A touch, a touch, a touch 3


I have observed that when dogs and cats see other dogs and cats, they rub against each other and touch.  As a human being, there were times in my life when I went months without being touched by anyone, not only sexually but humanely.  I have also been in situations were it seemed appropriate to give a fellow/sister human a hug but because of the setting or not knowing them, I didn’t. 


Following is a short “thingee” I wrote called Skin Hunger (copyright 2004).


A touch. A touch. A touch.

The baby lies in its crib.  Its cries have been so frequently unanswered it does not cry. The baby remembers: the warm wetness and floating motions of the watery womb.  The rhythmic sounds of heartbeat and mother’s breath.  The  satisfaction of steady nourishment.  The connection of mother and fetus, of generations, or the past to the future.
     
There was no loneliness there.
     
Loneliness, hunger, silence, separateness is new.
     
The baby sucks its thumb, mourning for what once was and what it wants again.
 A touch.  A touch.  A touch.


The woman finished reading/performing the Sunday announcements, then walks regally to her pew, grabbing the respectful attention that her clothes, position and bearing command. Truth be told, she is tired of respect, she wants familiarity, she wants closeness, she wants to be touched.
     
Her skin is parched.  It threatens to crackle into dust if it does not get moisture soon.  (Back to the dust we will go.)  The moisture of a kiss, the dew of passion, the juices brought forth when male and female commingle.  Something more than the word and the longing from afar for a more intimate role in the minister (or at least a deacon’s) life.

A touch.  A touch.  A touch.

The man wants to hug his daughter but she has grown and her form has changed.  The new body and attitude form a chasm between them.  Once familiar, they are now like strangers.  He remembers when she used to sit on his lap and he would wrap his arms around her forming a protective circle.  The daughter notices the frown on her father’s face whenever he looks at her.  She remembers when Daddy would laugh and play with her.  Memories of closer times will have to do, but they are not enough.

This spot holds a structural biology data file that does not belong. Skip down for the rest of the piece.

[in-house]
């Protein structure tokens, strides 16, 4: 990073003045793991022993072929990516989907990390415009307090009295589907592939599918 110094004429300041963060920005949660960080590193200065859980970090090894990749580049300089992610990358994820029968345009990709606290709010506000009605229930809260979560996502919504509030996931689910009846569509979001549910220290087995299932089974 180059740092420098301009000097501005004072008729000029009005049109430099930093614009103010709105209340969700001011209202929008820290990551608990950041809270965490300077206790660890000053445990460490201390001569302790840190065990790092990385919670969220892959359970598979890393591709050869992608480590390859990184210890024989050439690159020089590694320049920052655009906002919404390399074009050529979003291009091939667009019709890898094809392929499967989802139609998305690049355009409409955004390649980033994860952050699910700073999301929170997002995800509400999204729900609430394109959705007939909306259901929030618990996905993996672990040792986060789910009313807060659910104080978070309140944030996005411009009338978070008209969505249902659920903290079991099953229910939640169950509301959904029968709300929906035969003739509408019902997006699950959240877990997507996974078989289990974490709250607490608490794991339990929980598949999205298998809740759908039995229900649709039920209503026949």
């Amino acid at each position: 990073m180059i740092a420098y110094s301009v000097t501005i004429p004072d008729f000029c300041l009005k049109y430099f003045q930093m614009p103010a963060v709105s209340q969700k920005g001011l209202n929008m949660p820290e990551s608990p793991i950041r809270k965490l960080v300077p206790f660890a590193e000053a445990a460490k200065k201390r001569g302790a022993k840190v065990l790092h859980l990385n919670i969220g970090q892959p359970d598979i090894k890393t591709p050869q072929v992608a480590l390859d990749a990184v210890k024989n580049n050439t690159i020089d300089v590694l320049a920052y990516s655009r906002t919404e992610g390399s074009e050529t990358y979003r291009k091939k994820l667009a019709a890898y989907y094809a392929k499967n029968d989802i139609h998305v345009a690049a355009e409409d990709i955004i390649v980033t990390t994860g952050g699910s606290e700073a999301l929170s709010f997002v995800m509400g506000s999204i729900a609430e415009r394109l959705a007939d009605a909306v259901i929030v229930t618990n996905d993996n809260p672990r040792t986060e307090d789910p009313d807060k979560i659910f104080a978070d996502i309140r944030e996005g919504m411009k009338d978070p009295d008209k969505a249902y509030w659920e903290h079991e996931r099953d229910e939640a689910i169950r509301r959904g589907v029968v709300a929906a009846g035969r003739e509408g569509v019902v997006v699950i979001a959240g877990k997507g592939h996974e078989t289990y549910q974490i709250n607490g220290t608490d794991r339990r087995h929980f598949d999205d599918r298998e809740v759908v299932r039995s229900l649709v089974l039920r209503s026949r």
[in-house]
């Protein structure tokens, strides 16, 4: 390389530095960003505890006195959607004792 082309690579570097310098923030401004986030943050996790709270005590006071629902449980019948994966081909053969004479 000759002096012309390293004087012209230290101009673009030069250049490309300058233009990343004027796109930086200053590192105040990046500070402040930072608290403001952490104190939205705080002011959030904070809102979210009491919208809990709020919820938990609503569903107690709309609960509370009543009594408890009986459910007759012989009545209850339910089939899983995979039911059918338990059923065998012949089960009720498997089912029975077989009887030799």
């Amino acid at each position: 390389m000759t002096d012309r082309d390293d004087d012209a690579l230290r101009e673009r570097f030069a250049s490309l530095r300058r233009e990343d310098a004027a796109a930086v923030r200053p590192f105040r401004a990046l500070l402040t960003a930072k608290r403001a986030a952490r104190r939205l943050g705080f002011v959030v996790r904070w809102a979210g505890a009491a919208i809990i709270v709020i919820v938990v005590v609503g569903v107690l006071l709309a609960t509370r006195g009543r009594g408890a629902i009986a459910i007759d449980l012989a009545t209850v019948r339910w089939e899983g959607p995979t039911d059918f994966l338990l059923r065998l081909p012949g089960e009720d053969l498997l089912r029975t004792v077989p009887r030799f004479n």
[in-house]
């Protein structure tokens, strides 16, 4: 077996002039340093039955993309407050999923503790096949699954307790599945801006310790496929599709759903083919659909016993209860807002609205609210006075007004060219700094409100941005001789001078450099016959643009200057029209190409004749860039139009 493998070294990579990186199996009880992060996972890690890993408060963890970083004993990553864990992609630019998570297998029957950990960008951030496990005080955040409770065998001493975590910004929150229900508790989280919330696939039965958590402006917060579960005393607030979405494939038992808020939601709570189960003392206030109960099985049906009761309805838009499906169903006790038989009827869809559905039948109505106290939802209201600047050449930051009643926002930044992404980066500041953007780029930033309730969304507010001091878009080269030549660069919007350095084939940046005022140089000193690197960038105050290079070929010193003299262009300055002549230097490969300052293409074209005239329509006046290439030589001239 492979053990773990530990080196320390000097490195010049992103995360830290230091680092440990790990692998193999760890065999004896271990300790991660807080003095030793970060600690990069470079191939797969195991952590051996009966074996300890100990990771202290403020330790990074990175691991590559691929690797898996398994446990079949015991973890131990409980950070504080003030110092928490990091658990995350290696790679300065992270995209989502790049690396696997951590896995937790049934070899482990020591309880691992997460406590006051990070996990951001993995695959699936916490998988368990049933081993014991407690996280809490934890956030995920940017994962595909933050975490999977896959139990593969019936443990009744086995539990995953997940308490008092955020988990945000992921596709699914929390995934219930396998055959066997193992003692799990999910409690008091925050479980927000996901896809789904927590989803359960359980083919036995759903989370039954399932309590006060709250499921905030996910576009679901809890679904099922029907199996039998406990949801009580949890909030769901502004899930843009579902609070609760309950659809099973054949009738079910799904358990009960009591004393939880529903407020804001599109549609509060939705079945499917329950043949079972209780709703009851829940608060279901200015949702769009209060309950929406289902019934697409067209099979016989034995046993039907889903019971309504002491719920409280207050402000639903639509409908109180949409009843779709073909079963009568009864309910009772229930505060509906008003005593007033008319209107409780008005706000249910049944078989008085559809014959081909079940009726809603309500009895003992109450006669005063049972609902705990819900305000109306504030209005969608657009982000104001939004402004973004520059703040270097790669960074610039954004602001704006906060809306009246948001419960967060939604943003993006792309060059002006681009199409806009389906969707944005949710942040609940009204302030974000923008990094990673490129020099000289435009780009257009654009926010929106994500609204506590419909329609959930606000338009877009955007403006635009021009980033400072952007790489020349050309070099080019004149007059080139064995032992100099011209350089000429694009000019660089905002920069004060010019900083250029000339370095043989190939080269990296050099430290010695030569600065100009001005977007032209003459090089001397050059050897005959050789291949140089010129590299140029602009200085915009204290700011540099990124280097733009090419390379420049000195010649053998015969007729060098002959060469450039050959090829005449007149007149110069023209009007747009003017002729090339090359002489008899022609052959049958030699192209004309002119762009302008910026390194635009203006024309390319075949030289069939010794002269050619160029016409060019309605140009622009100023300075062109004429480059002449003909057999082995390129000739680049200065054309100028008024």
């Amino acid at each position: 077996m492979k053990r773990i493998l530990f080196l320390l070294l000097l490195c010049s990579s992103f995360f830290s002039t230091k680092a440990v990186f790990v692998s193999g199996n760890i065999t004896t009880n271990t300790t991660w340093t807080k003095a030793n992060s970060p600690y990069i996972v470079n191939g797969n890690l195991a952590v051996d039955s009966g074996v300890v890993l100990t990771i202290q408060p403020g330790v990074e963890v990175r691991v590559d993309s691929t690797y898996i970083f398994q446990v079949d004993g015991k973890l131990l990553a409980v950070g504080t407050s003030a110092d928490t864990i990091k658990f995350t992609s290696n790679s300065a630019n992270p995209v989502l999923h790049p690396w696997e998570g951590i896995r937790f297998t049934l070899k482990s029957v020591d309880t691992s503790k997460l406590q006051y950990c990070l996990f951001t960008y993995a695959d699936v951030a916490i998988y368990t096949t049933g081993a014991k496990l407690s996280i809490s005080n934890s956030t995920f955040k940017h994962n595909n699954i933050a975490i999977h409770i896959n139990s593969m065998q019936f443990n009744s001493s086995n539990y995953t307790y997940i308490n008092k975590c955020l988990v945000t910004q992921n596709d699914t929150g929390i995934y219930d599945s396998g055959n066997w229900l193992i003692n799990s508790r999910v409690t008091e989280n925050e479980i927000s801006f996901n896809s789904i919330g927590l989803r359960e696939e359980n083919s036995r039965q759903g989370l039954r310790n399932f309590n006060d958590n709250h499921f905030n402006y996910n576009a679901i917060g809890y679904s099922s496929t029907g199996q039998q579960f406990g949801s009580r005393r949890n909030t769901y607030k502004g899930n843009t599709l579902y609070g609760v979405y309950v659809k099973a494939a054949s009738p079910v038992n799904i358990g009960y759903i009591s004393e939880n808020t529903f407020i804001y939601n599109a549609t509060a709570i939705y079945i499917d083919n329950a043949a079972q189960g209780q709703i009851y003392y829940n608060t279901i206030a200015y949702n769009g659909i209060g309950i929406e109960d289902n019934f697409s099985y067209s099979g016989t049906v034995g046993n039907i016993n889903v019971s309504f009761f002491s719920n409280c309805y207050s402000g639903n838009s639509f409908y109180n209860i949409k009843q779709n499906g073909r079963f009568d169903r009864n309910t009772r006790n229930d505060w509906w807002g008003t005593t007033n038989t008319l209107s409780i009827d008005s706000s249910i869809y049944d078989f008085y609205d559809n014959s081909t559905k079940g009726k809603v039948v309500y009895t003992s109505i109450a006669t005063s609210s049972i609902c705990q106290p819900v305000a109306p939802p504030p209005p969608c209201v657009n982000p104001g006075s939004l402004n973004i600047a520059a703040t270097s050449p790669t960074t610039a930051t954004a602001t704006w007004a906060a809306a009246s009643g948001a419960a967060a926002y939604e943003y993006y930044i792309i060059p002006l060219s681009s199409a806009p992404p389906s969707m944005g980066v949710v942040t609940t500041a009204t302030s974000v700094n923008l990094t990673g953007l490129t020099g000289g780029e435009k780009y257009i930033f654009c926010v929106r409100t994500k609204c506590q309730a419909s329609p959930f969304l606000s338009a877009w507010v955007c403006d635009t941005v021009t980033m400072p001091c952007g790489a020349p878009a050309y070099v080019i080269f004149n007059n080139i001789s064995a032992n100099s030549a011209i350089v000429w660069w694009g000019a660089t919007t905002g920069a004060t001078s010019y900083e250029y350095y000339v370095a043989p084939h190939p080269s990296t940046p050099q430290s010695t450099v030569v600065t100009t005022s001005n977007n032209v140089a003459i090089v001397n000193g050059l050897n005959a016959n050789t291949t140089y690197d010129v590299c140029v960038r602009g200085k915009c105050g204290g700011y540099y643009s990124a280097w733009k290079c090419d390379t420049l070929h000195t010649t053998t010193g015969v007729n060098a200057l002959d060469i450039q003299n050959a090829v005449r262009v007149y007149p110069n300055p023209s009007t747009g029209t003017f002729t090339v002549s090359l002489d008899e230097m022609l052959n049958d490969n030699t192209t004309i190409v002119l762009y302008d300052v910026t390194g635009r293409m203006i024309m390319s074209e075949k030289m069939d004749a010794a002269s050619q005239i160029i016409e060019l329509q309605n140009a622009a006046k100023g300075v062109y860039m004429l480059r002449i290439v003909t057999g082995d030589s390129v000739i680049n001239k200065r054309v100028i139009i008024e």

A touch.  A touch.  A touch.

(Yes, you can touch yourself, but it is not the same and it is often not enough even when it will have to do.)

A touch.
A touch.
A touch.
     
     


About Candelaria Silva

Candelaria Silva-Collins is a marketing, community outreach and programming consultant; writer; and trainer/facilitator who lives in Boston, Massachusetts. She has designed and facilitated workshops on a wide variety of topics including communication, facilitation, job search skills, team building, and parenting issues. She currently coordinates the Community Membership Program of the Huntington Theatre Company. Her work as Director of ACT Roxbury was profiled in several publications, including The Creative Communities Builders Handbook. Candelaria’s children’s stories, short stories, essays and reviews have been published in local and national publications and she is an active blogger. Her publications include the booklets, Handling Rejection; Pushing through Shyness: Networking Tips when You’re Shy, Slow to Warm Up or Just don’t Feel you Belong; and Real Questions about Sex & Relationships for Teens: A Discussion Guide for Parents. She has served on the boards of Goddard College, Wheelock Family Theatre, Boston Foundation for Architecture, and Discover Roxbury. She is currently Chair, Designators of the Henderson Foundation.


3 thoughts on “A touch, a touch, a touch

  • ByJane

    Wow–what a strong, beautiful “thingie”. I think it’s a poem, actually. The stanza that really resonated with me was this one:
    “The woman finished reading/performing the Sunday announcements, then walks regally to her pew, grabbing the respectful attention that her clothes, position and bearing command. Truth be told, she is tired of respect, she wants familiarity, she wants closeness, she wants to be touched.”

    Thanks for the comment.  I hesitated so to put it up.  I’m glad it “touched you.”  CS

  • Eileen

    I love this piece. It helps me think about how important it is to reach out to those who need a hug, a pat on the arm, a kiss….something we all like to receive, but sometimes don’t think about “touching” others. Thanks,

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